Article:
In that day, and still some parts of the world today, defending the Christian message might lead to imprisonment or even martyrdom, but in most places we’ll just be told to shut up. Sadly, many of those who call themselves Christians don’t stand up for Christ even when the only cost is being ridiculed.
Stephen’s story shows us that God works through ordinary people. We don’t need to be a pastor or a theologian to make a difference for Christ. Even if you’re a new Christian or you feel spiritually weak, start small and God will expand your work.
It seems that America is obsessed with comfort these days. Have you noticed all the mattress commercials? They all claim that their brand is the most comfortable and tell us that we need to replace our mattress every eight years to maintain that optimum comfort. One mattress store will even finance your mattress for eight years. (I don’t care how comfortable the mattress is, if you finance it, you’ll probably be up half the night worrying about making your mattress payment).
Don’t get me wrong, I’m probably more obsessed with finding physical comfort than most people. One of the most difficult things about being paralyzed by ALS is trying to get comfortable because my body is literally dead weight. There’s no turning over or even turning my head in order to get more comfortable when I go to bed. I recently got a new mattress, the one that I see the most commercials for, and it’s every bit as comfortable as the manufacturer claims, and I really do sleep better. (Don’t tell the mattress people, but the mattress I replaced was twelve years old).
So I really appreciate physical comfort, but…
It also seems that much of the Western world is seeking a more comfortable (politically correct…) form of Christianity. Even if I wanted to do so, I’ve concluded that I’m just not clever enough to make Jesus and the New Testament into something more “comfortable.” Even writing this post is out of my comfort zone.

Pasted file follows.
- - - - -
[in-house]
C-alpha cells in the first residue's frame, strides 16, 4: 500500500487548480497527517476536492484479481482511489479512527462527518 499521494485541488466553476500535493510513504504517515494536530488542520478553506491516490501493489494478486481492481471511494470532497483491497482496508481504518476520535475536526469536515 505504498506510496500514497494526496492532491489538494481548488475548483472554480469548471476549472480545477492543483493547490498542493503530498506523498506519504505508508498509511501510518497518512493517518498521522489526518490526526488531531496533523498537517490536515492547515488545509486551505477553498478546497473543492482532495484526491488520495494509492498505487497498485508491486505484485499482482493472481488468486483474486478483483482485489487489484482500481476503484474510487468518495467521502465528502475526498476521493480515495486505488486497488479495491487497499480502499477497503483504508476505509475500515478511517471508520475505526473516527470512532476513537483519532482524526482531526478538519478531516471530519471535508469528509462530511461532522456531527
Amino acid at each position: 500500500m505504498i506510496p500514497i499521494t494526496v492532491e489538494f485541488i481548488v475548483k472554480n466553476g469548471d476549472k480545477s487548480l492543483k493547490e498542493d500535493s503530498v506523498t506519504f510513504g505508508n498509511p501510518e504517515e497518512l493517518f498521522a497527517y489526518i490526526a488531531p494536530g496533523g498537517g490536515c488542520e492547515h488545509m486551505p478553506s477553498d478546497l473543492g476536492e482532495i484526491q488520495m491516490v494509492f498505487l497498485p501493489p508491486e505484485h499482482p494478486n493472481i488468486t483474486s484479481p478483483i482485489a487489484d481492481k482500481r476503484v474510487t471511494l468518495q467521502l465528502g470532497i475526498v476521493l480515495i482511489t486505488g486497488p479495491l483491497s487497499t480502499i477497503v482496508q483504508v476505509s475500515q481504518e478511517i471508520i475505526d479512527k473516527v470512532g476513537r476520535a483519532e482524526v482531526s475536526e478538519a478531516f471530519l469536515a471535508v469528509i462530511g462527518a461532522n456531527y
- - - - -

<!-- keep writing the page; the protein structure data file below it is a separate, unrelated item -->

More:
Like a lot of non-Christians, before making a commitment to follow Christ, I viewed Christians as narrow-minded, judgmental and hypocritical. My cynicism about Christians (churchgoers) was so deep that, even after committing to follow Christ, I wanted nothing to do with church or churchgoers (“organized religion“). For about five months, I read the Bible for an hour or two every night. With no preachers or churchgoers to influence me, I learned to just take the Bible at face value – I became convinced that it is God’s word.
I eventually accepted an invitation to go to church and discovered that most Christians are not narrow-minded, judgmental or hypocritical. I also came to realize that non-Christians can be all of the things that I was accusing Christians of being.
Jesus said to him, “I am the way, and the truth, and the life; no one comes to the Father but through Me.” (John 14:6)
How does one make words like Jesus’ above quote more “comfortable” for the Jew, the Muslim, the Buddhist, the Hindu or for anyone else of a different belief system? As I said, I’m not that clever. Even if we “speak the truth in love,” as the Bible instructs us to do, verses like this and so many others can be taken as fightin’ words by many people.
Jesus is not a unifier; He is the most divisive figure in all of history. Trying to make His words more “comfortable” will only serve to strip them of their life-transforming and hope-giving power. Besides that, people deserve honesty not comfortable condescension.
Other than His most devout followers, the only people that Jesus succeeded in unifying was/is His political and religious enemies: “Herod and Pilate became friends with one another that very day (the day they crucified Jesus); for before they had been enemies with each other.” (Luke 23:12).
What would a “comfortable” (acceptable to all religious and political groups) “Christianity” look like? China has already given us the answer. The following are just some of the rules the Chinese state-approved “churches” have to follow:
• The Communist Party has the final decision on who can preach and what can be preached.
• Preaching about the resurrection and the second coming of Jesus is forbidden.